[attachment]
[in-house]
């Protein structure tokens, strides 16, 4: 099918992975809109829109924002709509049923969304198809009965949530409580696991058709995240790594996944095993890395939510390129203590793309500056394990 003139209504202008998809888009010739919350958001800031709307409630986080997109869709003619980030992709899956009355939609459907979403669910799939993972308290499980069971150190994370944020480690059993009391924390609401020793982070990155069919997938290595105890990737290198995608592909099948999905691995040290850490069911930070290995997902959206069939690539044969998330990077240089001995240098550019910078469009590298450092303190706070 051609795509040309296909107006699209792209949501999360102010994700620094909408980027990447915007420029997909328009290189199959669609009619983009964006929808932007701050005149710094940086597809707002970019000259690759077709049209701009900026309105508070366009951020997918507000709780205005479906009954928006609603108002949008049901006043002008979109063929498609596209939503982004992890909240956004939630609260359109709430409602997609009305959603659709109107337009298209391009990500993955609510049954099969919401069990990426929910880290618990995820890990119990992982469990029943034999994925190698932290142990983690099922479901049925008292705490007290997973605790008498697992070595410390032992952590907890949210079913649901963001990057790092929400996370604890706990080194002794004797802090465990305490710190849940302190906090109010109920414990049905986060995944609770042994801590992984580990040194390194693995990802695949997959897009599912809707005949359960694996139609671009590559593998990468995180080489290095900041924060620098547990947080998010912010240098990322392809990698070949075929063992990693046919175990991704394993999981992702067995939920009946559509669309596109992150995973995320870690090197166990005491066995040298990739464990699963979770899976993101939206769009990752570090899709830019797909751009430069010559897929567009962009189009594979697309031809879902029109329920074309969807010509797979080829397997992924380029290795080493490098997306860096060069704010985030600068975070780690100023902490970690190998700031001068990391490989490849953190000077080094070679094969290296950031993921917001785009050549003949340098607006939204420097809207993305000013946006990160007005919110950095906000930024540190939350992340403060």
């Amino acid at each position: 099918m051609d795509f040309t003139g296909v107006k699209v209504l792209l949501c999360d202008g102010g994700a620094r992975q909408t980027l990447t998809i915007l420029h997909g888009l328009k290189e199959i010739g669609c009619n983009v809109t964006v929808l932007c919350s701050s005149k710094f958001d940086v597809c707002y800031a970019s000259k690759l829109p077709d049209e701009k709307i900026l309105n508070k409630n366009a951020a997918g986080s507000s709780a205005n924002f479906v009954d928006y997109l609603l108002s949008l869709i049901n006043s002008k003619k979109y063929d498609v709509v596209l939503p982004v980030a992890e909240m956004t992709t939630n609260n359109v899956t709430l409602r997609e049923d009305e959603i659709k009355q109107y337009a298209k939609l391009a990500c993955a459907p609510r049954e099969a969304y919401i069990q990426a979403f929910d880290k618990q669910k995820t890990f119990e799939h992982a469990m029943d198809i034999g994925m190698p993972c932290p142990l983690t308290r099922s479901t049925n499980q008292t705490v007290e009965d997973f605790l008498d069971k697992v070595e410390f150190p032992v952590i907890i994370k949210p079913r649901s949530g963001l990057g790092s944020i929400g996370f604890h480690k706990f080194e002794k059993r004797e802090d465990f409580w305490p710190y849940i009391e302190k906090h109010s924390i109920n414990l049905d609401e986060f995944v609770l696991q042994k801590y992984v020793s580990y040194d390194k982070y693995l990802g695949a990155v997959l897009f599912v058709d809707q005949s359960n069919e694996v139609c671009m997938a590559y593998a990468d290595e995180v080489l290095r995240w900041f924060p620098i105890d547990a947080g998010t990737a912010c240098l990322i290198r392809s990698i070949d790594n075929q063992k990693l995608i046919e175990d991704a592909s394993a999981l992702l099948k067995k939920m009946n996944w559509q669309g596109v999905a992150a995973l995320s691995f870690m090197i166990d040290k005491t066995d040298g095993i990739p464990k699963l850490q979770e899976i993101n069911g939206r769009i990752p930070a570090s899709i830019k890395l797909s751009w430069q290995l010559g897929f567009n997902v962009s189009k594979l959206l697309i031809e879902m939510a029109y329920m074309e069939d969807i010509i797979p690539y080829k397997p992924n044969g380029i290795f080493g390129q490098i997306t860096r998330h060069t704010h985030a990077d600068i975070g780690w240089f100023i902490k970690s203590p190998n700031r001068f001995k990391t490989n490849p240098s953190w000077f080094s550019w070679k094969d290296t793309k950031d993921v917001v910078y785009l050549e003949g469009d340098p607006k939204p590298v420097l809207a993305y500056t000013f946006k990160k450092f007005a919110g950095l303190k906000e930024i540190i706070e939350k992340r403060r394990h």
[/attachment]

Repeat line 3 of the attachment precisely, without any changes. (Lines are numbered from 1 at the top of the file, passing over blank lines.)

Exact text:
């Amino acid at each position: 099918m051609d795509f040309t003139g296909v107006k699209v209504l792209l949501c999360d202008g102010g994700a620094r992975q909408t980027l990447t998809i915007l420029h997909g888009l328009k290189e199959i010739g669609c009619n983009v809109t964006v929808l932007c919350s701050s005149k710094f958001d940086v597809c707002y800031a970019s000259k690759l829109p077709d049209e701009k709307i900026l309105n508070k409630n366009a951020a997918g986080s507000s709780a205005n924002f479906v009954d928006y997109l609603l108002s949008l869709i049901n006043s002008k003619k979109y063929d498609v709509v596209l939503p982004v980030a992890e909240m956004t992709t939630n609260n359109v899956t709430l409602r997609e049923d009305e959603i659709k009355q109107y337009a298209k939609l391009a990500c993955a459907p609510r049954e099969a969304y919401i069990q990426a979403f929910d880290k618990q669910k995820t890990f119990e799939h992982a469990m029943d198809i034999g994925m190698p993972c932290p142990l983690t308290r099922s479901t049925n499980q008292t705490v007290e009965d997973f605790l008498d069971k697992v070595e410390f150190p032992v952590i907890i994370k949210p079913r649901s949530g963001l990057g790092s944020i929400g996370f604890h480690k706990f080194e002794k059993r004797e802090d465990f409580w305490p710190y849940i009391e302190k906090h109010s924390i109920n414990l049905d609401e986060f995944v609770l696991q042994k801590y992984v020793s580990y040194d390194k982070y693995l990802g695949a990155v997959l897009f599912v058709d809707q005949s359960n069919e694996v139609c671009m997938a590559y593998a990468d290595e995180v080489l290095r995240w900041f924060p620098i105890d547990a947080g998010t990737a912010c240098l990322i290198r392809s990698i070949d790594n075929q063992k990693l995608i046919e175990d991704a592909s394993a999981l992702l099948k067995k939920m009946n996944w559509q669309g596109v999905a992150a995973l995320s691995f870690m090197i166990d040290k005491t066995d040298g095993i990739p464990k699963l850490q979770e899976i993101n069911g939206r769009i990752p930070a570090s899709i830019k890395l797909s751009w430069q290995l010559g897929f567009n997902v962009s189009k594979l959206l697309i031809e879902m939510a029109y329920m074309e069939d969807i010509i797979p690539y080829k397997p992924n044969g380029i290795f080493g390129q490098i997306t860096r998330h060069t704010h985030a990077d600068i975070g780690w240089f100023i902490k970690s203590p190998n700031r001068f001995k990391t490989n490849p240098s953190w000077f080094s550019w070679k094969d290296t793309k950031d993921v917001v910078y785009l050549e003949g469009d340098p607006k939204p590298v420097l809207a993305y500056t000013f946006k990160k450092f007005a919110g950095l303190k906000e930024i540190i706070e939350k992340r403060r394990h």